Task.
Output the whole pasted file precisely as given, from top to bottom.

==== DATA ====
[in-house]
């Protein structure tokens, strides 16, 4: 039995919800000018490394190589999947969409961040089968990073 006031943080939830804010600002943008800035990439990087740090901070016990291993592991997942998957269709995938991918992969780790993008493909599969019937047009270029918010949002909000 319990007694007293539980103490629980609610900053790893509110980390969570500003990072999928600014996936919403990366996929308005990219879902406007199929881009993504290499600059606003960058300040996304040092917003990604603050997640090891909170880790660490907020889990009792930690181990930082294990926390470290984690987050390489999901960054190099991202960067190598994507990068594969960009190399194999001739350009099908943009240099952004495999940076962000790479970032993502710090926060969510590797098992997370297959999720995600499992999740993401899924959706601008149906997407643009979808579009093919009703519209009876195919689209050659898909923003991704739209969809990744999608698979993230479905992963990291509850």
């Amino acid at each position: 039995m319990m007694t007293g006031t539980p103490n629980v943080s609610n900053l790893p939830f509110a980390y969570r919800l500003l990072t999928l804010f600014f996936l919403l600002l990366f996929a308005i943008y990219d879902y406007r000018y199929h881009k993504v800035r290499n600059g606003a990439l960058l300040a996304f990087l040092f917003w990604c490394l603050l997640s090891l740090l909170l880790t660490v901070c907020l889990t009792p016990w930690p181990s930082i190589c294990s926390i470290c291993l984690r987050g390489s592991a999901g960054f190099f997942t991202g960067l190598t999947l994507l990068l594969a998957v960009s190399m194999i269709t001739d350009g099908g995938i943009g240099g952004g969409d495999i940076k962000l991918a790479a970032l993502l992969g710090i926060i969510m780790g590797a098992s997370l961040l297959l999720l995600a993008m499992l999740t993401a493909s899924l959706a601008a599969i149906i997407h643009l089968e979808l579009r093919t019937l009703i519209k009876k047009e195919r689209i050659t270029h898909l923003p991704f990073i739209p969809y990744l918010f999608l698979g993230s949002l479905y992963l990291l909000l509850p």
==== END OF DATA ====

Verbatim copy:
[in-house]
């Protein structure tokens, strides 16, 4: 039995919800000018490394190589999947969409961040089968990073 006031943080939830804010600002943008800035990439990087740090901070016990291993592991997942998957269709995938991918992969780790993008493909599969019937047009270029918010949002909000 319990007694007293539980103490629980609610900053790893509110980390969570500003990072999928600014996936919403990366996929308005990219879902406007199929881009993504290499600059606003960058300040996304040092917003990604603050997640090891909170880790660490907020889990009792930690181990930082294990926390470290984690987050390489999901960054190099991202960067190598994507990068594969960009190399194999001739350009099908943009240099952004495999940076962000790479970032993502710090926060969510590797098992997370297959999720995600499992999740993401899924959706601008149906997407643009979808579009093919009703519209009876195919689209050659898909923003991704739209969809990744999608698979993230479905992963990291509850």
């Amino acid at each position: 039995m319990m007694t007293g006031t539980p103490n629980v943080s609610n900053l790893p939830f509110a980390y969570r919800l500003l990072t999928l804010f600014f996936l919403l600002l990366f996929a308005i943008y990219d879902y406007r000018y199929h881009k993504v800035r290499n600059g606003a990439l960058l300040a996304f990087l040092f917003w990604c490394l603050l997640s090891l740090l909170l880790t660490v901070c907020l889990t009792p016990w930690p181990s930082i190589c294990s926390i470290c291993l984690r987050g390489s592991a999901g960054f190099f997942t991202g960067l190598t999947l994507l990068l594969a998957v960009s190399m194999i269709t001739d350009g099908g995938i943009g240099g952004g969409d495999i940076k962000l991918a790479a970032l993502l992969g710090i926060i969510m780790g590797a098992s997370l961040l297959l999720l995600a993008m499992l999740t993401a493909s899924l959706a601008a599969i149906i997407h643009l089968e979808l579009r093919t019937l009703i519209k009876k047009e195919r689209i050659t270029h898909l923003p991704f990073i739209p969809y990744l918010f999608l698979g993230s949002l479905y992963l990291l909000l509850p």